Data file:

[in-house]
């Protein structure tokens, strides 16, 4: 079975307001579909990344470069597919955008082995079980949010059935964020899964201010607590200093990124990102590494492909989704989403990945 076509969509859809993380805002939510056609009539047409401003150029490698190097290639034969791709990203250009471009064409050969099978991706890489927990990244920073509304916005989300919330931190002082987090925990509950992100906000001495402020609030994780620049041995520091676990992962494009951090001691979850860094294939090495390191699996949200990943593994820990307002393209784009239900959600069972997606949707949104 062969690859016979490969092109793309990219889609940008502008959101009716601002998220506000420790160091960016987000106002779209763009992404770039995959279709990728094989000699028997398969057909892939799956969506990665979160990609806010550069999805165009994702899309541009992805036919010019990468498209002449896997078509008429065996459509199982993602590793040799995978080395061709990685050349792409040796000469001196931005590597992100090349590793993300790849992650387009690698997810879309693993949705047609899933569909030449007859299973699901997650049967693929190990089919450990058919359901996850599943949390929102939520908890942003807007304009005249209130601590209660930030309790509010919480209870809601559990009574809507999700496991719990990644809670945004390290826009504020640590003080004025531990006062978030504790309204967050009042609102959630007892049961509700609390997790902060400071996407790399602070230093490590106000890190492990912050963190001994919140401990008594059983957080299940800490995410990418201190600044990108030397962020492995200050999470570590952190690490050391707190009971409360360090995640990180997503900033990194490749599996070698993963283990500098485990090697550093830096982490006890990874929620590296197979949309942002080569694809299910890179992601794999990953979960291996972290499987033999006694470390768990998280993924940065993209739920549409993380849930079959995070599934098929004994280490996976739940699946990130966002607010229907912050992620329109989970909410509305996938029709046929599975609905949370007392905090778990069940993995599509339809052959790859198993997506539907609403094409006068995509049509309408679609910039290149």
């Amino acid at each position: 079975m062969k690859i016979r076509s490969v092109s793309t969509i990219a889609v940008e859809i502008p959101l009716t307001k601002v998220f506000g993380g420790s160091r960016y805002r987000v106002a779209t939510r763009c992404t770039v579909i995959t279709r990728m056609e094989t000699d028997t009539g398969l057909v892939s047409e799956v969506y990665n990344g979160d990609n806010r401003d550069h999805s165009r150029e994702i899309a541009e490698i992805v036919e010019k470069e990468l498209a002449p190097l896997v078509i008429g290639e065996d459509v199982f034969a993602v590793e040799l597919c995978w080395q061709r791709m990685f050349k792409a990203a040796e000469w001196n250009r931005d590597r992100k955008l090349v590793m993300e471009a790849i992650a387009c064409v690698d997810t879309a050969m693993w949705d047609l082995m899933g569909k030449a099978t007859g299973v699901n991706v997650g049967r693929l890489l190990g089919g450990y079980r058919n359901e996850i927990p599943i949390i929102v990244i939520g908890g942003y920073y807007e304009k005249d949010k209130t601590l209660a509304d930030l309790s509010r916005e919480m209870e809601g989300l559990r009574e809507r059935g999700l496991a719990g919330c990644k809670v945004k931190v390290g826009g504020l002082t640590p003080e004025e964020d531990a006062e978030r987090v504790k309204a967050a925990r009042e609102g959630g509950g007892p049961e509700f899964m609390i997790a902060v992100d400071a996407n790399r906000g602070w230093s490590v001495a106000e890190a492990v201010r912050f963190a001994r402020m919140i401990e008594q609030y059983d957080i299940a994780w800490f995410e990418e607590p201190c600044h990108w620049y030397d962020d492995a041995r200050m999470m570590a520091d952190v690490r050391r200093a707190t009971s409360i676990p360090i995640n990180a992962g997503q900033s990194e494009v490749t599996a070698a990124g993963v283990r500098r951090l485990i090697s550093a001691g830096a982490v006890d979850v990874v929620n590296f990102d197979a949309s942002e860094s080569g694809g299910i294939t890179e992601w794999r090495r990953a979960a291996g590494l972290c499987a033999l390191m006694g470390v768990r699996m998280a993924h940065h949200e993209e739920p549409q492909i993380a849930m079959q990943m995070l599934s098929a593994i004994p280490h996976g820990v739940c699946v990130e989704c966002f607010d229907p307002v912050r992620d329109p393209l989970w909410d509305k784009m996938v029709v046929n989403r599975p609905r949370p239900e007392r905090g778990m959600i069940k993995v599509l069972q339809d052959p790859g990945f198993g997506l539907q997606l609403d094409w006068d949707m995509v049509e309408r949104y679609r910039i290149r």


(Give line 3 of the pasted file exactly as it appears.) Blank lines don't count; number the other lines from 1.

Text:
């Amino acid at each position: 079975m062969k690859i016979r076509s490969v092109s793309t969509i990219a889609v940008e859809i502008p959101l009716t307001k601002v998220f506000g993380g420790s160091r960016y805002r987000v106002a779209t939510r763009c992404t770039v579909i995959t279709r990728m056609e094989t000699d028997t009539g398969l057909v892939s047409e799956v969506y990665n990344g979160d990609n806010r401003d550069h999805s165009r150029e994702i899309a541009e490698i992805v036919e010019k470069e990468l498209a002449p190097l896997v078509i008429g290639e065996d459509v199982f034969a993602v590793e040799l597919c995978w080395q061709r791709m990685f050349k792409a990203a040796e000469w001196n250009r931005d590597r992100k955008l090349v590793m993300e471009a790849i992650a387009c064409v690698d997810t879309a050969m693993w949705d047609l082995m899933g569909k030449a099978t007859g299973v699901n991706v997650g049967r693929l890489l190990g089919g450990y079980r058919n359901e996850i927990p599943i949390i929102v990244i939520g908890g942003y920073y807007e304009k005249d949010k209130t601590l209660a509304d930030l309790s509010r916005e919480m209870e809601g989300l559990r009574e809507r059935g999700l496991a719990g919330c990644k809670v945004k931190v390290g826009g504020l002082t640590p003080e004025e964020d531990a006062e978030r987090v504790k309204a967050a925990r009042e609102g959630g509950g007892p049961e509700f899964m609390i997790a902060v992100d400071a996407n790399r906000g602070w230093s490590v001495a106000e890190a492990v201010r912050f963190a001994r402020m919140i401990e008594q609030y059983d957080i299940a994780w800490f995410e990418e607590p201190c600044h990108w620049y030397d962020d492995a041995r200050m999470m570590a520091d952190v690490r050391r200093a707190t009971s409360i676990p360090i995640n990180a992962g997503q900033s990194e494009v490749t599996a070698a990124g993963v283990r500098r951090l485990i090697s550093a001691g830096a982490v006890d979850v990874v929620n590296f990102d197979a949309s942002e860094s080569g694809g299910i294939t890179e992601w794999r090495r990953a979960a291996g590494l972290c499987a033999l390191m006694g470390v768990r699996m998280a993924h940065h949200e993209e739920p549409q492909i993380a849930m079959q990943m995070l599934s098929a593994i004994p280490h996976g820990v739940c699946v990130e989704c966002f607010d229907p307002v912050r992620d329109p393209l989970w909410d509305k784009m996938v029709v046929n989403r599975p609905r949370p239900e007392r905090g778990m959600i069940k993995v599509l069972q339809d052959p790859g990945f198993g997506l539907q997606l609403d094409w006068d949707m995509v049509e309408r949104y679609r910039i290149r």